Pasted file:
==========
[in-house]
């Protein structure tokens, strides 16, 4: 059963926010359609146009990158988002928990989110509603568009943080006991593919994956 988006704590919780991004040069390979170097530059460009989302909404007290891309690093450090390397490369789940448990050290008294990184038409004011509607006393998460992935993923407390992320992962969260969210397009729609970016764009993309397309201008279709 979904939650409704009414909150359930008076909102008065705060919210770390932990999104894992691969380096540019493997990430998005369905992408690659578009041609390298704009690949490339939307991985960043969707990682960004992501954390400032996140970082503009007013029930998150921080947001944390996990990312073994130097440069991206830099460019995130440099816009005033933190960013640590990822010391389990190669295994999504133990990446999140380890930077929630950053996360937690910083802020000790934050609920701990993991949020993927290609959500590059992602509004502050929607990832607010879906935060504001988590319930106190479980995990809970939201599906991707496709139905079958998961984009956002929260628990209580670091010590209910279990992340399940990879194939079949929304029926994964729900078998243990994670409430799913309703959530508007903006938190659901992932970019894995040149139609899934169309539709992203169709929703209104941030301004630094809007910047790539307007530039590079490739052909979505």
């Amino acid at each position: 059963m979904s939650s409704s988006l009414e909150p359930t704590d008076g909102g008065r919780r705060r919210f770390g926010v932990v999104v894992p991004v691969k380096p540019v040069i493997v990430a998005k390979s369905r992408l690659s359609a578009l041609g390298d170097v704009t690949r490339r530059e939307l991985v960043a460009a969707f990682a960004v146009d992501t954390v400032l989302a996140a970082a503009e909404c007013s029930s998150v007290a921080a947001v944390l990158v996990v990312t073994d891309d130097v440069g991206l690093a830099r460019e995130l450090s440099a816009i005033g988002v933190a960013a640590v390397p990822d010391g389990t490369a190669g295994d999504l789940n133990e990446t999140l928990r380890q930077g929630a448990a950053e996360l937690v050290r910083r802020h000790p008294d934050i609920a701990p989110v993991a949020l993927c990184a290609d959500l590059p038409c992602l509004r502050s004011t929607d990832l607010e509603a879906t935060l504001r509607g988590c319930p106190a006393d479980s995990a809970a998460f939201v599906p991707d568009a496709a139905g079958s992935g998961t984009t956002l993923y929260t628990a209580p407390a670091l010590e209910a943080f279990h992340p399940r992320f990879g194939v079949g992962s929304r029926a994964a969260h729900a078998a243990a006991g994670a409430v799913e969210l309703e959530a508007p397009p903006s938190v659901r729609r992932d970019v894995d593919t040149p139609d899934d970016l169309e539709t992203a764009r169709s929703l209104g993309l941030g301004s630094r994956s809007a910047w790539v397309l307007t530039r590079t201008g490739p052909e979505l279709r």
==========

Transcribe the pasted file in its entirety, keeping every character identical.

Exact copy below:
[in-house]
């Protein structure tokens, strides 16, 4: 059963926010359609146009990158988002928990989110509603568009943080006991593919994956 988006704590919780991004040069390979170097530059460009989302909404007290891309690093450090390397490369789940448990050290008294990184038409004011509607006393998460992935993923407390992320992962969260969210397009729609970016764009993309397309201008279709 979904939650409704009414909150359930008076909102008065705060919210770390932990999104894992691969380096540019493997990430998005369905992408690659578009041609390298704009690949490339939307991985960043969707990682960004992501954390400032996140970082503009007013029930998150921080947001944390996990990312073994130097440069991206830099460019995130440099816009005033933190960013640590990822010391389990190669295994999504133990990446999140380890930077929630950053996360937690910083802020000790934050609920701990993991949020993927290609959500590059992602509004502050929607990832607010879906935060504001988590319930106190479980995990809970939201599906991707496709139905079958998961984009956002929260628990209580670091010590209910279990992340399940990879194939079949929304029926994964729900078998243990994670409430799913309703959530508007903006938190659901992932970019894995040149139609899934169309539709992203169709929703209104941030301004630094809007910047790539307007530039590079490739052909979505």
């Amino acid at each position: 059963m979904s939650s409704s988006l009414e909150p359930t704590d008076g909102g008065r919780r705060r919210f770390g926010v932990v999104v894992p991004v691969k380096p540019v040069i493997v990430a998005k390979s369905r992408l690659s359609a578009l041609g390298d170097v704009t690949r490339r530059e939307l991985v960043a460009a969707f990682a960004v146009d992501t954390v400032l989302a996140a970082a503009e909404c007013s029930s998150v007290a921080a947001v944390l990158v996990v990312t073994d891309d130097v440069g991206l690093a830099r460019e995130l450090s440099a816009i005033g988002v933190a960013a640590v390397p990822d010391g389990t490369a190669g295994d999504l789940n133990e990446t999140l928990r380890q930077g929630a448990a950053e996360l937690v050290r910083r802020h000790p008294d934050i609920a701990p989110v993991a949020l993927c990184a290609d959500l590059p038409c992602l509004r502050s004011t929607d990832l607010e509603a879906t935060l504001r509607g988590c319930p106190a006393d479980s995990a809970a998460f939201v599906p991707d568009a496709a139905g079958s992935g998961t984009t956002l993923y929260t628990a209580p407390a670091l010590e209910a943080f279990h992340p399940r992320f990879g194939v079949g992962s929304r029926a994964a969260h729900a078998a243990a006991g994670a409430v799913e969210l309703e959530a508007p397009p903006s938190v659901r729609r992932d970019v894995d593919t040149p139609d899934d970016l169309e539709t992203a764009r169709s929703l209104g993309l941030g301004s630094r994956s809007a910047w790539v397309l307007t530039r590079t201008g490739p052909e979505l279709r």